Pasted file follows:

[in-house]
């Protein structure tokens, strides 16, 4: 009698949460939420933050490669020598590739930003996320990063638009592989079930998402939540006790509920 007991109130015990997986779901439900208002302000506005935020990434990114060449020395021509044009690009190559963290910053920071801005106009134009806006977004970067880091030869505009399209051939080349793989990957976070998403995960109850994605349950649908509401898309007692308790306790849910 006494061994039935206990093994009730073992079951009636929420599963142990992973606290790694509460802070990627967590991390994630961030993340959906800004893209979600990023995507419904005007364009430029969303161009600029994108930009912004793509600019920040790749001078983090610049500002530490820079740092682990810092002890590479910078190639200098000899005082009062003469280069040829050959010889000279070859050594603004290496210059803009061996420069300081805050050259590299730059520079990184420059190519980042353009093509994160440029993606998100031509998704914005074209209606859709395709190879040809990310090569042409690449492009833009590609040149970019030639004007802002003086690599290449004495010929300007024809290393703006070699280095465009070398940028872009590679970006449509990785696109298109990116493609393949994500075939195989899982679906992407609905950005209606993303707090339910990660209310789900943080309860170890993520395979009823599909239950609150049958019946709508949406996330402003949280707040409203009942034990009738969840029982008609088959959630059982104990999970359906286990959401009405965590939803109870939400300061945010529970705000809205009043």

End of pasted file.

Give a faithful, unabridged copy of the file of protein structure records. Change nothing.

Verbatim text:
[in-house]
């Protein structure tokens, strides 16, 4: 009698949460939420933050490669020598590739930003996320990063638009592989079930998402939540006790509920 007991109130015990997986779901439900208002302000506005935020990434990114060449020395021509044009690009190559963290910053920071801005106009134009806006977004970067880091030869505009399209051939080349793989990957976070998403995960109850994605349950649908509401898309007692308790306790849910 006494061994039935206990093994009730073992079951009636929420599963142990992973606290790694509460802070990627967590991390994630961030993340959906800004893209979600990023995507419904005007364009430029969303161009600029994108930009912004793509600019920040790749001078983090610049500002530490820079740092682990810092002890590479910078190639200098000899005082009062003469280069040829050959010889000279070859050594603004290496210059803009061996420069300081805050050259590299730059520079990184420059190519980042353009093509994160440029993606998100031509998704914005074209209606859709395709190879040809990310090569042409690449492009833009590609040149970019030639004007802002003086690599290449004495010929300007024809290393703006070699280095465009070398940028872009590679970006449509990785696109298109990116493609393949994500075939195989899982679906992407609905950005209606993303707090339910990660209310789900943080309860170890993520395979009823599909239950609150049958019946709508949406996330402003949280707040409203009942034990009738969840029982008609088959959630059982104990999970359906286990959401009405965590939803109870939400300061945010529970705000809205009043």